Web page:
While some non-Maori on the left in Aotearoa New Zealand have been engaged in solidarity and support work for Maori sovereignty, others have tended to frame discussion of Maori in a way which largely denies their rights to self-determination, and all but ignores the ongoing colonisation of Aotearoa. When I became involved in “anti-globalisation” campaigns as an anti-colonial activist I saw in the sense of betrayal and disempowerment among many non-Maori the potential for building broader support for Maori liberation and other independence struggles in the Pacific. Leaving aside the fundamental justice issue here, it seemed to me that the interests of the majority of non-Maori New Zealanders are more likely to coincide with the aspirations of Maori than with corporate capitalism.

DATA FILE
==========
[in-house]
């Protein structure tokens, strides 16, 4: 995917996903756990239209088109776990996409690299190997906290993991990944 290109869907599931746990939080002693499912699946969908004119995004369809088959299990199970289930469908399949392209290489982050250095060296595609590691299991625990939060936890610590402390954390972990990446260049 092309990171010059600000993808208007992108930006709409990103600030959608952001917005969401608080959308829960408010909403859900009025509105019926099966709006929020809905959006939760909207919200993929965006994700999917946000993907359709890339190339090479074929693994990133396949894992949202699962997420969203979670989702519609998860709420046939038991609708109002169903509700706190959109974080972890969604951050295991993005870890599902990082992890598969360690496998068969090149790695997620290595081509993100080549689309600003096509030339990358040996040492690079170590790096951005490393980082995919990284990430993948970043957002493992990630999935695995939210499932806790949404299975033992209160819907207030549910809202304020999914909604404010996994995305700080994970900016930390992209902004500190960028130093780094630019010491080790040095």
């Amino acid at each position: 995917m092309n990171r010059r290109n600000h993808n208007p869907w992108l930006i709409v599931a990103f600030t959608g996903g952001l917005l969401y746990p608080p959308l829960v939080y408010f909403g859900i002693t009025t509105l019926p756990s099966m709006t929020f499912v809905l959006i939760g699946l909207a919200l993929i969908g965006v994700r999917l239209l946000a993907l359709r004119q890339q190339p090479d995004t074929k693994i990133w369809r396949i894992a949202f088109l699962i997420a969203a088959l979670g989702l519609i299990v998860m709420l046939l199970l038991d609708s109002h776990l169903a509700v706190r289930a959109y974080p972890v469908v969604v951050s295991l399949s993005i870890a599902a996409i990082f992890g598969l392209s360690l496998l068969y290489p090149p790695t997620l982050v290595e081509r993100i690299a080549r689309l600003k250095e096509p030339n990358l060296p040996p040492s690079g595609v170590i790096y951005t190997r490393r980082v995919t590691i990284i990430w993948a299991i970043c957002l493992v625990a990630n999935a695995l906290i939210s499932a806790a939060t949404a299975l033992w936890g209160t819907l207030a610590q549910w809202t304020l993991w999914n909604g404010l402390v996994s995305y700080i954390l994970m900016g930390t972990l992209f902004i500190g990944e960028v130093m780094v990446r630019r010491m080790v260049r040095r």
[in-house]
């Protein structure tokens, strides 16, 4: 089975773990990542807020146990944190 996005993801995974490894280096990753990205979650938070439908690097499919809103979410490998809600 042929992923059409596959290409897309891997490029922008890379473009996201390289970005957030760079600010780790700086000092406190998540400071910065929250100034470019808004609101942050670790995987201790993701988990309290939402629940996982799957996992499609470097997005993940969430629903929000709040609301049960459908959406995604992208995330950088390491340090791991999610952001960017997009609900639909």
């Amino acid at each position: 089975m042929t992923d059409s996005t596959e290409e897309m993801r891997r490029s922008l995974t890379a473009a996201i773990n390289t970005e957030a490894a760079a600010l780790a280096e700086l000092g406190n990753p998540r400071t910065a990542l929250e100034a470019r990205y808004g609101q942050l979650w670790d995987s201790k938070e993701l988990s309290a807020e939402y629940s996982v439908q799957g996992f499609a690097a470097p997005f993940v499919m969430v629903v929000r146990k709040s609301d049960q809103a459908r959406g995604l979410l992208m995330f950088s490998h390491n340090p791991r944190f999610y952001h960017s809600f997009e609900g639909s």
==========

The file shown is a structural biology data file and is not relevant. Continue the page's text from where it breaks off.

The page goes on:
Organisations and movements working for global justice in countries like Aotearoa New Zealand cannot talk of justice, democracy and liberation in a meaningful way until their starting point is the decolonisation of Indigenous Peoples and territories.